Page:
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Aluminium can recycling – 10 steps towards sustainability & circular economy

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Introduction

The world is increasingly realizing that recycling is a major opportunity for us to save the planet Earth from the detrimental effects of GHG (Green House Gases). The recycling process, in almost all contexts, takes lower energy and hence reduces the carbon footprint of the product and increases its lifecycle. Not only the energy and GHGs but also the waste handling is reduced, which reduces the lifetime emission of the product.

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While we talk of recycling, aluminium is one of the most prominent metals as it is 100% recyclable, and the recycling process of aluminium takes only around 5-10% of the energy required to produce the primary aluminium (through the smelting process), which is itself an energy-intensive process.

Sometime during the second half of the 1950s, an aluminium can was used to pour a drink somewhere in the USA. Since then, aluminium cans have been used globally as a packaging material for various drinks. It is an interesting as well as capital intensive process to recycle the aluminium from the used cans or automotive or any other forms.

Aluminium can recycling

The recycling of aluminium from the cans involves a few steps. To gain a deeper understanding of aluminium cans recycling and its pivotal role in the process of decarbonization, please click here. Depending on the source of aluminium, the process varies a bit. Here are the steps involved.

1. Scrap collection and shredding

During this phase, used aluminium cans are collected and brought to the collection centre and from there, they come to the scrapyards in tons of volumes. After they get dumped, the cans are put in a giant shredder, where they get shredded into smaller pieces.

2. Sorting of shredded cans

After shredding, the cans pass through a conveyor belt. The speed of the same or sorting rate may vary based on the technology and the upcoming sorting process as defined by the line. It sometimes ranges within a wide limit of 5m/sec to 25m/sec and may be readjusted as well to increase the efficacy of the process. Sometimes, this may mean a thousand pieces per second[i].

3. Blast the lighter & separable materials away

The shredded materials also contain various other particles like glass or plastic pieces, as the aluminium cans do not come for shredding, only as the aluminium cans. They also come as a part of the larger collection volume and so may contain many such materials. So, to remove them, air jets blast away the lighter contamination like glass or plastic. Usually

4. Remove the ferrous impurities

Along with this, there are also magnets, which collect the ferrous contaminations or particles from the shredded metal pieces. Usually, the magnet is powerful so that the separation of the ferrous materials can take place even in the high-speed conveyor belt.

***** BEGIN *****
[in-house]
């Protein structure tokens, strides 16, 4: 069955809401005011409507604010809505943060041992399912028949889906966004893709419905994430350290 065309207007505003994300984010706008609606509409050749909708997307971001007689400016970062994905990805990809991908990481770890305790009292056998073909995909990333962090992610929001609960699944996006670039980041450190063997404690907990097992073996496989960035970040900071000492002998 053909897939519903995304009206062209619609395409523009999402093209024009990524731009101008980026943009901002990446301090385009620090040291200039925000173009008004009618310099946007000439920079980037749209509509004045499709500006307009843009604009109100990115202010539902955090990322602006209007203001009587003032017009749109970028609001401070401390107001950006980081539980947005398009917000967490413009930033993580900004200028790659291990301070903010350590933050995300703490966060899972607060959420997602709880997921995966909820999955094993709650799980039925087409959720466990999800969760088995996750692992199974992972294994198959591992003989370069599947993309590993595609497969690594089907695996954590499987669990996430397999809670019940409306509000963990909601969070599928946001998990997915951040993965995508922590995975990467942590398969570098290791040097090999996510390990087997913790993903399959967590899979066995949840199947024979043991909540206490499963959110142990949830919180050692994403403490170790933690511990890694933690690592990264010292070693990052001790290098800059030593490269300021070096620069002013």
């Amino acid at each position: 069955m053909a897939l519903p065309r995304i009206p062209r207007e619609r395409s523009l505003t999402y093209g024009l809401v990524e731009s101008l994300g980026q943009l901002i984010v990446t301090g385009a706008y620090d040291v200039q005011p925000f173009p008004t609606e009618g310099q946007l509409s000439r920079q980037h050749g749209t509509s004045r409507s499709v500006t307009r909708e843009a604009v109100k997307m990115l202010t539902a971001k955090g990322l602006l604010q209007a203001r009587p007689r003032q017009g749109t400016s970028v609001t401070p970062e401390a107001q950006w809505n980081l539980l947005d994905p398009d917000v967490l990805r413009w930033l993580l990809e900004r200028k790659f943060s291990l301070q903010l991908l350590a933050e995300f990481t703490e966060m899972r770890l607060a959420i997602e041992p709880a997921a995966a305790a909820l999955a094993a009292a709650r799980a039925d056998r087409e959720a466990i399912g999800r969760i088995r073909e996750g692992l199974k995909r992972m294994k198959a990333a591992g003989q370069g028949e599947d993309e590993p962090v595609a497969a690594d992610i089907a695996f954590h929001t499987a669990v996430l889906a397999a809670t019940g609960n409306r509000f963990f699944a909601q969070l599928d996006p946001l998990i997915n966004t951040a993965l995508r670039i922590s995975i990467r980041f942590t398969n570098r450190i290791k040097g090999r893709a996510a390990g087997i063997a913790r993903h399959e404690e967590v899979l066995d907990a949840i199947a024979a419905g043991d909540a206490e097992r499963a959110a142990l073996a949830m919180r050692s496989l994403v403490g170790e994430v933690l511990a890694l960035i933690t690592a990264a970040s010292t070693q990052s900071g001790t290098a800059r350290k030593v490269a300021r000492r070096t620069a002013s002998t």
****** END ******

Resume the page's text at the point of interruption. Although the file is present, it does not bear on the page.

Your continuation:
5. Remove the paint & other impurities under high temperature

The comparatively less contaminated aluminium scrap pieces are left with the paints or foils attached to the particles. They get vaporized when the scraps are heated at around 650-660 °C, leaving the pure aluminium chips behind.

6. Melting of clean aluminium chips

The cleaner aluminium chips are then melted at 730 °C. The aluminium chips melt at that point and create a molten aluminium bath.

7. Cleaning of dross

The molten aluminium usually has a layer of aluminium oxide formed due to the reaction of aluminium at 700 °C with the oxygen in the air. As a result, it needs to be removed with the help of a giant spatula. There are various methods by which aluminium dross may be collected, and some aluminium can also be collected from that, increasing the efficiency of the entire process. To know more about AL Circle’s Doss report, you may refer here.

8. Storing the molten metal in the holding furnace

After the aluminium metal is molten and the impurities are removed, the metal flows into a holding furnace where the metal is stored before leaving for the cast house. The temperature is maintained so that aluminium remains in its liquid form.

9. Formation of aluminium ingots and slabs

In the cast house, the molten aluminium is cast in the form of slabs or ingots of various sizes. After the same, the ingots are again put under a higher temperature of around 525-55 °C to release any air pockets or tensions in the ingot or slab.

10. Rolling

After the slabs are freed from any tensions, they go to the rolling mills where, with elevated temperature, the thickness of the ingot reduces, and the length increases, thereby sometimes creating a few km long rolled aluminium sheets. The same was then used to create fresh cans and for other varied types of usages.

Thus, through these stages, the used cans thrown by people worldwide get recycled into fresh cans, and the energy consumption in the process is reduced by up to 95%, compared to manufacturing cans using primary aluminium.

Conclusion

The global aluminium cans market was around 985.71 billion cans in 2020 and is expected to reach around 1142.71 billion cans by 2026[i]. The entire volume of the same can be recycled, providing a huge opportunity to produce aluminium cans with much lower energy consumption and hence reduced GHG emissions. Collecting the cans and processing the same remains an operationally heavy activity and a few global leaders like Novelis are already working towards the same mission [ii].

https://www.youtube.com/watch?v=T_gVG034eyM

https://www.expertmarketresearch.com/pressrelease/global-aluminium-cans-market

https://www.youtube.com/watch?v=KmMP67eC2tg

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